Richard Lawrence ’63 died April 3, at the age of 80. At Puget Sound, Lawrence was a two-year starter on the football team and held many Logger records. After graduation, he became a teacher, then joined International Harvester as a field and branch manager before moving to Seattle and beginning a career as a financial advisor. He helped establish Columbia Pacific Securities and served on its board of directors. Lawrence was an avid golfer and will be remembered as a kind and generous man who loved to laugh.

George Jean Erickson ’64 died July 3. A lifelong resident of Washington, she loved to travel, visiting Europe, Asia, Africa, and locations throughout North America. Erickson spent her early career in the Boeing wind tunnel, then worked for NASA at Langley Air Force Base before returning to Boeing. After retiring in 1999, she volunteered for nearly 20 years at Bloodworks Northwest and the Nordic Heritage Museum. She also served as a math tutor and beach naturalist, and enjoyed working in her garden, reading, and spending time with her family. She is survived by many friends and family members, including sister Elizabeth Erickson Bailey ’64.

Joseph Baldassari ’68, M.Ed.’71 died April 5, at the age of 79. He served in the Army National Guard, achieving the rank of first lieutenant. He earned a bachelor’s degree in business administration and a master’s degree in teaching at Puget Sound, working as a teacher in Tacoma for 35 years. Baldassari loved boating, amateur radio operation, and playing golf, volunteering regularly for more than 15 years at American Lake Veterans Golf Course.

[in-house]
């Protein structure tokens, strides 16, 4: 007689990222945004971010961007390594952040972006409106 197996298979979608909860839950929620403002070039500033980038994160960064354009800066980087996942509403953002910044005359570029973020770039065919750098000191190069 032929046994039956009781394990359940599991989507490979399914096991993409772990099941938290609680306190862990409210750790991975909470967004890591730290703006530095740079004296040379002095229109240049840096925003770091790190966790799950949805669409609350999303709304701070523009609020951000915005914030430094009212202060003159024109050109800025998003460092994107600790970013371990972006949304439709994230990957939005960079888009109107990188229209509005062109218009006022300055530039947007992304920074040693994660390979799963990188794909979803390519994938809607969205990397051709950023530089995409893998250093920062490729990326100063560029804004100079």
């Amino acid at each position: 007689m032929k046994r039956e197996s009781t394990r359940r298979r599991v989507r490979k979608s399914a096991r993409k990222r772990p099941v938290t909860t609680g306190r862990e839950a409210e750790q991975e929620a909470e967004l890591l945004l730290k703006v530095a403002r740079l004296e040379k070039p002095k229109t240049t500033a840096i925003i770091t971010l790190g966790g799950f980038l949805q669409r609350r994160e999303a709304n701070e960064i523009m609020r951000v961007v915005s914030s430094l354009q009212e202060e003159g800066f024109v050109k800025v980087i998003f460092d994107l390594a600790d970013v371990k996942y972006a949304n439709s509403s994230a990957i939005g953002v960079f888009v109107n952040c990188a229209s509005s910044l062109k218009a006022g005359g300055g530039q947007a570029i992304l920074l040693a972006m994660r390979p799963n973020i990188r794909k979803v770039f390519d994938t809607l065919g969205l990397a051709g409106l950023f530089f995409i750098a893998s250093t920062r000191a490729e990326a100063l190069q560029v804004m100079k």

Sandra Mostoller ’68, J.D.’82 died May 20. She was 74. A longtime Tacoma attorney, Mostoller will be re-membered for her endless curiosity, lively imagination, talent for photography, and not-to-be-missed Thanks-giving dinners. At Puget Sound, she studied English literature and political science before earning her M.A.T. from University of Washington. She taught English, journalism, and social studies until earning a law degree. She established a private practice and later joined the Pierce County Department of Assigned Counsel, serving on the boards of L’Arche Tahoma Hope Community, Puget Sound Legal Assistance Foundation, and Allied Arts.

Barbara Nichols ’68 died July 14, at the age of 93. A longtime resident of Rochester, Wash., Nichols began teaching at Rochester Elementary School in 1966, teaching third and fourth grades. She received her bachelor’s degree in education from Puget Sound, and continued teaching until her retirement in 1989. In 2015, she was named Distinguished Educator by Rochester Alumni Association.

Raoul Ancira ’69 died May 9. Affectionately known as “Rule” (Rulay), he was a devoted son, husband, father, and friend. At 17, he enlisted in the U.S. Marine Corps and served as a radio operator with the Air Section of the Fourth Marine Regiment in Japan. His second tour was in Honolulu, where he was recruited into the Corps’ professional football organization, known as the Hawai`i Marines. He finished his military career at the rank of chief master sergeant. While attending Puget Sound, Ancira earned varsity and All-Conference honors in football and wrestling, and was the starting running back on the only undefeated football team in the university’s history. As a member of the Kappa Sigma fraternity, he found his biggest life passion, coaching, and went on to teach and coach student-athletes for more than three decades.